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From Brooklyn to Palestine: A thank you note to Palestinian and Middle Eastern sisters who re-educated me on my world view

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Photo of Kamau Franklin in the Georgia State Capitol. He writes: "Yesterday at the Georgia State Capital, republican right wing State Senators honored Israel in the “normal” uncritical self-righteous way. So today I wore a Palestinian Keffiyeh at the Georgia State Capital, particularly in the State Senate session. I got some great double takes, angry looks and some interesting questions. A small act of resistance but one I could offer."

Photo of Kamau Franklin in the Georgia State Capitol. He writes: “Yesterday at the Georgia State Capital, republican right wing State Senators honored Israel in the “normal” uncritical self-righteous way. So today I wore a Palestinian Keffiyeh at the Georgia State Capital, particularly in the State Senate session. I got some great double takes, angry looks and some interesting questions. A small act of resistance but one I could offer.”

I was inspired by a group of mostly young black organizers from Ferguson, Mo. and elsewhere who recently traveled to Palestine. Seeing organizers continue in the tradition of bridging the intertwined yet nuanced differences of western-based dominance on black and brown peoples across the globe, brought me back to my own journey to Palestine a decade ago and the wonderful and thoughtful friends and allies that educated me of those connections.

I started off pretty backwards in my understanding of people in what is referred to as the Middle East. Growing up in Albany-houses in Brooklyn my beginning reference point was only knowing the “A-rabs,” as my “moms” and many others pronounced it, as the correct ethnic name for the owners of several corner stores in the neighborhood. In my early twenties, when I thought I was political, I could not not tell you the difference between a Palestinian and an Egyptian, or a Dominican. That changed because I met some pretty remarkable people who created opportunities for my re-education.

Suheir Hammad– A Poet and She Knows It

Suheir Hammad

Suheir Hammad

I met Suheir in Harlem. A vibrant person alive with character, intelligence, humor and beauty, she became my first teacher on Palestine. Her worldly connection to New York, hip-hop and black culture plus her poetic writing ability made her a must see in the New York poetry scene in the early 1990’s. Her first book of poems Born Palestinian, Born Black was one of the few poetry books that I admittedly got through from cover to cover. Whether tasting cuisine or talking politics, Suheir helped guide me through the inter-relatedness of Palestinian and Black struggle. Hearing about the Nakba for the first time could only bring me back to two events that shaped America — the taking of the indigenous peoples’ land and the taking of a people from a land. Suheir introduced me to the writings of Edward Said and post-colonial thought. Thank you Suheir for making me conscious of a world I did not know and for being a better friend to me than I have ever been to you.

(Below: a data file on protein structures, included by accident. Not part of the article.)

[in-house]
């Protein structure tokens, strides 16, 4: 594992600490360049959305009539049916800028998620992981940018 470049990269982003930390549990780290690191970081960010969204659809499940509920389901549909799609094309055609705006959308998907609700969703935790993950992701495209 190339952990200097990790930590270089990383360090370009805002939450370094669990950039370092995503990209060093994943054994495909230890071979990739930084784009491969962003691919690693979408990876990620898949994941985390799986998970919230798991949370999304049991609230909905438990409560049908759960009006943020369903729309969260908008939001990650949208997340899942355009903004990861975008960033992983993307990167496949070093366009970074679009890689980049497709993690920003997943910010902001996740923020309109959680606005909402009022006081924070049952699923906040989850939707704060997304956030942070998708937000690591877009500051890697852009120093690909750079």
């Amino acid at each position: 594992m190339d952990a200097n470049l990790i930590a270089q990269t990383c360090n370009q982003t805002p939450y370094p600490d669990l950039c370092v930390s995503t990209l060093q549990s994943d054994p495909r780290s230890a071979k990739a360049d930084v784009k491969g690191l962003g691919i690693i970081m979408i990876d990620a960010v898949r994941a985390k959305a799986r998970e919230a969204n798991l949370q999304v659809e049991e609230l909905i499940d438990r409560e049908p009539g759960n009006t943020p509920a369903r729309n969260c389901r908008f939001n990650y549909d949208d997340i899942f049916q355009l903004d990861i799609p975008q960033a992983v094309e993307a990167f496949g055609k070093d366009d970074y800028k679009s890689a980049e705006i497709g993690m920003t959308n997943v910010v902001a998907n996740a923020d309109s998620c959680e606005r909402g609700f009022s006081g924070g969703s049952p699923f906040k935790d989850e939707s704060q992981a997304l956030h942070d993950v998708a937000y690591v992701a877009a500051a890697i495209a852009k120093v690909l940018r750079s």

Suzanne Adely – A Guiding Presence

Suzanne Adely

Suzanne Adely

I have not gotten to know Suzanne well, but she helped me see Palestine with my own eyes.  In 2001, along with Jordan Flaherty, Suzanne made a delegation of mostly activists of color from New York City possible by tapping into connections on the ground who could guide our group through our self-titled “New York Solidarity Movement for a Free Palestine” mission to the West Bank. We came to Palestine shortly after the Israeli destruction of the Palestinian Authority’s Headquarters in Ramallah, where Yasser Arafat refused to leave. We met African-Palestinian ex-political prisoners, were stopped by IDF soldiers telling us that Palestinians were all terrorists, conducted civil disobedience where Israeli forces shot live rounds in the ground to deter some in our group. We crossed checkpoints that would not allow Palestinians to go to work, seek healthcare or visit family. I was awoken at night by the sound of moving tanks in Palestinian neighborhoods and slept in homes as protection to deter the Israeli military from blowing them up. All throughout seeing a culture of resistance I wish was my own, not because of a forced romanticism with conflict but because both survival and restoration were at stake. I witnessed families surviving and loving and thought of how there were stark differences but eerie similarities with life in the United States. The continual police violence through stops, arrest and imprisonment and destroyed institutions felt familiar, as well as the semblance of the resistance which kept my people in America surviving and attempting to create and restore our collective lives. Thank you Suzanne for providing on the ground education.

Rama Ali Kasad and Lamis Deek – Teaching Praxis

Many a time I would take a break from my law practice and hang outside my 26 Court Street office in downtown Brooklyn, with a cup of coffee and cigarettes (they did the smoking) as well as movement stories and gossip (I did the gossiping). From Rama and Lamis I learned praxis. These women shared stories of their work for their people and connecting US-based activists to issues in Palestine. They fully included me as an ally in a mutual struggle and offered guidance and material so that I could understand and move ideas into action. I became particularly close to Lamis, who was also an attorney starting a law practice. She did not suffer fools gladly and wore her emotions for her people for all to see. If it was a hard week for Palestine, it was a hard week for Lamis. As a friend not only did she encourage my intellectual development but she more than anyone encouraged my hapless campaign to win over my future wife. Her friendship has been a source of inspiration because her life is built around fortitude and I have never known a more complete human being.

Lawyer Lamis Deek, flanked by Nerdeen Kiswani to her right, says that Kiswani was the victim of a hate crime at the Barclays Center. (Photo: ELI ROSENBERG/NEW YORK DAILY NEWS)

Lawyer Lamis Deek, flanked by Nerdeen Kiswani to her right, says that Kiswani was the victim of a hate crime at the Barclays Center. (Photo: ELI ROSENBERG/NEW YORK DAILY NEWS)